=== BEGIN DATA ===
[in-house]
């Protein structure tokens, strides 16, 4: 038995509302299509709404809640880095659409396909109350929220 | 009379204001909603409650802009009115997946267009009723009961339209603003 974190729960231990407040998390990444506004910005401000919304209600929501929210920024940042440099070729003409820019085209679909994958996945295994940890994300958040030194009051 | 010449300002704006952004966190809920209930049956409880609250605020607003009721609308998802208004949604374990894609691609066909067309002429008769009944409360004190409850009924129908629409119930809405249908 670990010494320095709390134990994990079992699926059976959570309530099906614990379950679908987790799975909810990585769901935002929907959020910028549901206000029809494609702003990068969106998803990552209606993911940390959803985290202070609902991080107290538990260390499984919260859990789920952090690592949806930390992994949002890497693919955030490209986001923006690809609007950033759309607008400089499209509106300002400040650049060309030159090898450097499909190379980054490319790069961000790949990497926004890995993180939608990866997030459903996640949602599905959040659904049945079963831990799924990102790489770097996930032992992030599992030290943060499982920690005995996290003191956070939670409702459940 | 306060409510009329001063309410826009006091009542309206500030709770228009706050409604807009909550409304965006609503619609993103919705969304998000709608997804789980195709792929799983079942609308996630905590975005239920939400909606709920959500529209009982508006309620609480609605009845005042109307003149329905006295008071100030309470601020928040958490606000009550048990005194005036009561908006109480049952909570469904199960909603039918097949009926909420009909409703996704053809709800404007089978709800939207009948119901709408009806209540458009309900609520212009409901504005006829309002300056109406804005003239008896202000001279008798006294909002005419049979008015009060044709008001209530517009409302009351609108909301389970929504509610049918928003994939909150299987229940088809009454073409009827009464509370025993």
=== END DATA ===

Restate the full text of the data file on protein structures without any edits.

[in-house]
């Protein structure tokens, strides 16, 4: 038995509302299509709404809640880095659409396909109350929220 | 009379204001909603409650802009009115997946267009009723009961339209603003 974190729960231990407040998390990444506004910005401000919304209600929501929210920024940042440099070729003409820019085209679909994958996945295994940890994300958040030194009051 | 010449300002704006952004966190809920209930049956409880609250605020607003009721609308998802208004949604374990894609691609066909067309002429008769009944409360004190409850009924129908629409119930809405249908 670990010494320095709390134990994990079992699926059976959570309530099906614990379950679908987790799975909810990585769901935002929907959020910028549901206000029809494609702003990068969106998803990552209606993911940390959803985290202070609902991080107290538990260390499984919260859990789920952090690592949806930390992994949002890497693919955030490209986001923006690809609007950033759309607008400089499209509106300002400040650049060309030159090898450097499909190379980054490319790069961000790949990497926004890995993180939608990866997030459903996640949602599905959040659904049945079963831990799924990102790489770097996930032992992030599992030290943060499982920690005995996290003191956070939670409702459940 | 306060409510009329001063309410826009006091009542309206500030709770228009706050409604807009909550409304965006609503619609993103919705969304998000709608997804789980195709792929799983079942609308996630905590975005239920939400909606709920959500529209009982508006309620609480609605009845005042109307003149329905006295008071100030309470601020928040958490606000009550048990005194005036009561908006109480049952909570469904199960909603039918097949009926909420009909409703996704053809709800404007089978709800939207009948119901709408009806209540458009309900609520212009409901504005006829309002300056109406804005003239008896202000001279008798006294909002005419049979008015009060044709008001209530517009409302009351609108909301389970929504509610049918928003994939909150299987229940088809009454073409009827009464509370025993």